Rogers Nokia Lumia 900 Review

The Nokia Lumia 900 is the phone that many Windows Phone lovers have been waiting for since the first devices were released in October 2010. While not drastically different internally than its forerunners — eighteen months later no Windows Phone can boast a dual-core processor or high-resolution screen — the 900 culminates in perhaps the most refined and effortless-feeling Windows Phone experience to date.

And a lot has changed in the Windows Phone world since its inception, too. The software has received a huge update in Mango, and the app ecosystem has rapidly, and impressively, expanded. Considering Rogers is selling the Lumia 900 for under $100 on a 3-year term, does it have what a smartphone needs in order to lure buyers away from the iPhone and Androids out there? Let’s take a look.


– Windows Phone 7.5 Mango
– 4.3-inch 480×800 pixel ClearBlack AMOLED display
– 1.4Ghz Qualcomm Snapdragon APQ8055 S2 SoC
– 512MB RAM / 16GB internal storage (no expandable storage)
– 8MP camera /w LED flash, 1MP front camera
– 720p video capture
– WiFi (b/g/n), A-GPS, Bluetooth 2.1
– 127.8 x 68.5 x 11.5 mm
– 160g
– 1830mAh battery
– HSDPA 850/1900/2100Mhz, LTE 700/1700/2100Mhz


The Lumia 900 could be correctly construed as a slightly larger variant of the 3.7-inch, 142g Lumia 800, which we reviewed for TELUS in March. But there are a few notable design changes that affect the 900 negatively, most obvious of which is the replacement of the gorgeous curved Gorilla Glass for a flat, sharper alternative. This cuts down on the thickness of the phone, which is already on the hefty side, but it detracts from its head-on attractiveness.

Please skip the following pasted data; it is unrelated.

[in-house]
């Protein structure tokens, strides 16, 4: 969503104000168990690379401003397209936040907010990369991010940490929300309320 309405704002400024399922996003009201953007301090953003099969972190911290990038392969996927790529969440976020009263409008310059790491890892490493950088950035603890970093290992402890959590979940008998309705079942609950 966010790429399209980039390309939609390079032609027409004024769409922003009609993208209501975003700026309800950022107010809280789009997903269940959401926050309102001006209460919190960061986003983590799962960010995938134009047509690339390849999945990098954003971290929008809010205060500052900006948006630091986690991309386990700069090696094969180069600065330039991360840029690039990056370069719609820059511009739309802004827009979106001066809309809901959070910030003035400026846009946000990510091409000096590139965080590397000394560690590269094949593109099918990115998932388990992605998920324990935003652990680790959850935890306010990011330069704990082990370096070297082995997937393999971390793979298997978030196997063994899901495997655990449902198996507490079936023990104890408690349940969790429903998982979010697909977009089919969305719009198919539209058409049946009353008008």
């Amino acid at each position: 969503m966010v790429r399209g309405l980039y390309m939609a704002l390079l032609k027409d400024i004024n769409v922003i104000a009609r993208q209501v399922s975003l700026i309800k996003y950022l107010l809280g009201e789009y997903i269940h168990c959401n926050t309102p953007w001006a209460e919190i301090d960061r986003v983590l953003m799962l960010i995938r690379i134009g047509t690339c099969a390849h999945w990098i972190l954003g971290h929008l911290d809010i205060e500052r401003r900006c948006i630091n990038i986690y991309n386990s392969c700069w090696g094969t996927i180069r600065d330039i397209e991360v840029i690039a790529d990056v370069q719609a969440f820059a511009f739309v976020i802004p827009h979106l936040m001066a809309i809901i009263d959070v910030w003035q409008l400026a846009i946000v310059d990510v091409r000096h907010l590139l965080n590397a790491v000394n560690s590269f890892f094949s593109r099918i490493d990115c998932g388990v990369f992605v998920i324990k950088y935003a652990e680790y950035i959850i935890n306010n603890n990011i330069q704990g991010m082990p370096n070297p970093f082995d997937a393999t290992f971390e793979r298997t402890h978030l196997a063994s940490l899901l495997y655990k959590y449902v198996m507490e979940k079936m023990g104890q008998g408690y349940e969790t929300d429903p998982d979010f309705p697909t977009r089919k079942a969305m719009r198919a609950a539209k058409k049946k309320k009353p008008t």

Nevertheless, the Lumia 900, sold exclusively by Rogers in a matte black finish, is a stunning piece of hardware. It feels substantial and well balanced, as it should, made from a single piece of etched polycarbonate. Its buttons are coloured shiny chrome with plenty of give, spaced intelligently on the right side of the device. The bottom is home to the mono speaker and microphone combo, bezelled in tiny circles like the front-side headpiece.

The 4.3-inch screen is the same resolution as its 3.7-inch kin, but has better colour reproduction and overall clarity due to a full RGB palette. Contrasted with the Lumia 800’s Pentile display, text actually looks sharper on the screen. Blacks are rich and endless thanks to the AMOLED technology; whites take on a purple tinge at times, more so than the average OLED display, pointing to poor calibration more than a hardware defect.